- sexual intelligence, awareness of the concepts and complexities of sexuality
- social intelligence, similar to Gardner’s interpersonal intelligence
What is your type of intelligence?
Approaches like that of Gardner may not be perfect, but they can help you reflect on your own strengths.
Below are 11 aptitudes or abilities to explore that might also help you understand which types of intelligence are strongest for you.
1. You’re empathetic
Empathy, commonly described as the ability to experience things from someone else’s perspective, is a key component of emotional intelligence.
Emotional intelligence refers to your ability to understand emotions and express them in healthy and productive ways.
Acknowledging your own emotions is an important first step; however, people with high emotional intelligence generally have a pretty good awareness of what others think and feel as well.
High empathy usually means you can sense when people are struggling, often through subtle signs in their body language or behavior. Empathy can also show up as a deeper level of consideration and acceptance of the varied experiences of others.
Like any skill, empathy develops when you flex it — so learning more about others and expressing your concern for them can foster even stronger emotional intelligence.
Here are some tips for improving emotional intelligence:
- learn how to manage your impulsive feelings and behaviors
- reflect on your emotions and how they affect your thoughts and behaviors
- recognize your strengths and weaknesses and look for ways to boost your self-confidence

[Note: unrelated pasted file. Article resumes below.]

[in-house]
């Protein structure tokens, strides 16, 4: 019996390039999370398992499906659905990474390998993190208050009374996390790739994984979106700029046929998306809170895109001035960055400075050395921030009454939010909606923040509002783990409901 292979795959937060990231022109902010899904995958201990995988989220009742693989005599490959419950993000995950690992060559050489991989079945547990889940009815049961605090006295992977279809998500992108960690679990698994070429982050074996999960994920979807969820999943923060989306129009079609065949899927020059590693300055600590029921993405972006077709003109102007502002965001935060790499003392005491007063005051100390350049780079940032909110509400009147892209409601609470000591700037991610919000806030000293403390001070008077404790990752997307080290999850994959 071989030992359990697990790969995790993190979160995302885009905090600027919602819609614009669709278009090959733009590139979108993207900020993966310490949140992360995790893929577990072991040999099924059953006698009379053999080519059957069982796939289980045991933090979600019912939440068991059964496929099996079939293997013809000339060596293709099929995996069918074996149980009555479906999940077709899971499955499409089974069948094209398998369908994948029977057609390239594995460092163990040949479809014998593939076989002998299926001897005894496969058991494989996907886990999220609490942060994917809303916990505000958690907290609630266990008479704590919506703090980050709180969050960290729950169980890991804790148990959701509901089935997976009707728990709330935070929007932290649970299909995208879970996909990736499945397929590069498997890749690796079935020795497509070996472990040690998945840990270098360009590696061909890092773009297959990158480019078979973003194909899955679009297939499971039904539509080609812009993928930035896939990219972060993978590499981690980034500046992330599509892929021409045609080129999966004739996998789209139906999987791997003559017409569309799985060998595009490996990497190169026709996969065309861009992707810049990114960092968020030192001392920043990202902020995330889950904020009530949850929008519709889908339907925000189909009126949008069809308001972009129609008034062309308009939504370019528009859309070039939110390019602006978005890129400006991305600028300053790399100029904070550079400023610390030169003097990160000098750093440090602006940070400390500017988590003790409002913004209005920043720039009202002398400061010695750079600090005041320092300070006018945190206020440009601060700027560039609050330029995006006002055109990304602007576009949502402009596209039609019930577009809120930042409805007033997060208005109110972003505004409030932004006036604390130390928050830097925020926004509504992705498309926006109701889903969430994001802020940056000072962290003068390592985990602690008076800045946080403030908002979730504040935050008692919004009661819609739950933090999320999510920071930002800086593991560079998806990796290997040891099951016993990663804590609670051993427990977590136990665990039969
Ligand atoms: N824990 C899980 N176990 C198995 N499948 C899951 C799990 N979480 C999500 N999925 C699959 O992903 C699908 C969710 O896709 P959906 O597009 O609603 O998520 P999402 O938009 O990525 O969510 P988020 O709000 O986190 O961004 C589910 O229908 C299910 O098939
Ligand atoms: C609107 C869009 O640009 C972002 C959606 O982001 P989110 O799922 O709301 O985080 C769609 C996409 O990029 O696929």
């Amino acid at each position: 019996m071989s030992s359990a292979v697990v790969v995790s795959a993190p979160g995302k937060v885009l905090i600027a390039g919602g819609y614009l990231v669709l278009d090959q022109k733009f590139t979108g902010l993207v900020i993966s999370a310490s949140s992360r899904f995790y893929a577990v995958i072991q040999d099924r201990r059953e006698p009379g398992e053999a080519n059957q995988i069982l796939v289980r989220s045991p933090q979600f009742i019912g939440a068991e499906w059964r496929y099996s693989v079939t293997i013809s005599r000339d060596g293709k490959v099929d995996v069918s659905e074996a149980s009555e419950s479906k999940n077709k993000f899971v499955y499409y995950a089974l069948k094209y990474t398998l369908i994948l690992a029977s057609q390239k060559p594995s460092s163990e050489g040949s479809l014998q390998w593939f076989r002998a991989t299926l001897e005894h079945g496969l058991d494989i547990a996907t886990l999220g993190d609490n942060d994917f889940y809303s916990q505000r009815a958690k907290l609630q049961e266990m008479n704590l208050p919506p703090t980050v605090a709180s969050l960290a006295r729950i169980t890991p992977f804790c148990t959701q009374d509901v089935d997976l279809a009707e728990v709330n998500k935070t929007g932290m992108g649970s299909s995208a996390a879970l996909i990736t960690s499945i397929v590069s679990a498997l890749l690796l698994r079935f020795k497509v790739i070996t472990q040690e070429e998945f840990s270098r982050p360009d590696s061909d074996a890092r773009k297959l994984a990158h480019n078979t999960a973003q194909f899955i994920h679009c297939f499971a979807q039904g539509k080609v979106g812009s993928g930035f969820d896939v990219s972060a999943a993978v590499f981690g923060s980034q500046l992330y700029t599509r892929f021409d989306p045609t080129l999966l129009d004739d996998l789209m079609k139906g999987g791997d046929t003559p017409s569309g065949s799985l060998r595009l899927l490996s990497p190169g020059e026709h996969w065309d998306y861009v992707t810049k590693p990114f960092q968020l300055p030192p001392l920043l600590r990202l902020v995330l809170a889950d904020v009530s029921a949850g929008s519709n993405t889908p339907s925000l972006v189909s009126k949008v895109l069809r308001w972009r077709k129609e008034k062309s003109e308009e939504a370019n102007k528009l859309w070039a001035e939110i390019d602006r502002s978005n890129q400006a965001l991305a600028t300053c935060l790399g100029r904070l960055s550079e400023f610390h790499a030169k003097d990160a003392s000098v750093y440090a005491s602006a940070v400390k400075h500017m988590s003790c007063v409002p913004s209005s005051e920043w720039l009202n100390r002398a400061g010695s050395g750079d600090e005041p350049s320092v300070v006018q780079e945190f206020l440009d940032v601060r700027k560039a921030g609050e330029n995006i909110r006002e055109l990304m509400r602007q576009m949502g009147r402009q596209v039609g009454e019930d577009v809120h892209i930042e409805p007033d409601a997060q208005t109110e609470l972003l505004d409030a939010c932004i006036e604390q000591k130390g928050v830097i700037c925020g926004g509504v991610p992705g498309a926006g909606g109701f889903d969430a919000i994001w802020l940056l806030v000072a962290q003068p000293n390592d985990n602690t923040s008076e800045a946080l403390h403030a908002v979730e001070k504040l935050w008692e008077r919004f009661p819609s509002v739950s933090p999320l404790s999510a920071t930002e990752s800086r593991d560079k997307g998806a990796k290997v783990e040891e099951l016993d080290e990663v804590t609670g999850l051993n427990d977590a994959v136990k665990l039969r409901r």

- practice taking the initiative and following through on commitments
- pay attention to the feelings, needs, and concerns of those around you
- observe and learn about the power dynamics in a group
- practice communicating clearly, asking others for feedback and advice
- in group situations, practice managing conflict rather than adding to it
These can actions contribute to stable relationships within a team and with other individuals. It can also help people reach their goals and improve their overall quality of life.
2. You value solitude
Need plenty of time to relax and recharge on your own? You might already recognize your introversion, but you may not know that finding fulfillment in your own company can also suggest intelligence.
According to a 2016 studyTrusted Source looking at the potential impact of friendship, population density, and intelligence on happiness, people with greater intelligence felt less satisfied with life when they spent more time socializing with friends.
Some might take this to mean intelligent people dislike other people in general or have few friends, but here’s another take: Both introversion and intelligence typically involve spending time in your own head, where you might reflect on problems, brainstorm new ideas, and mull over past experiences.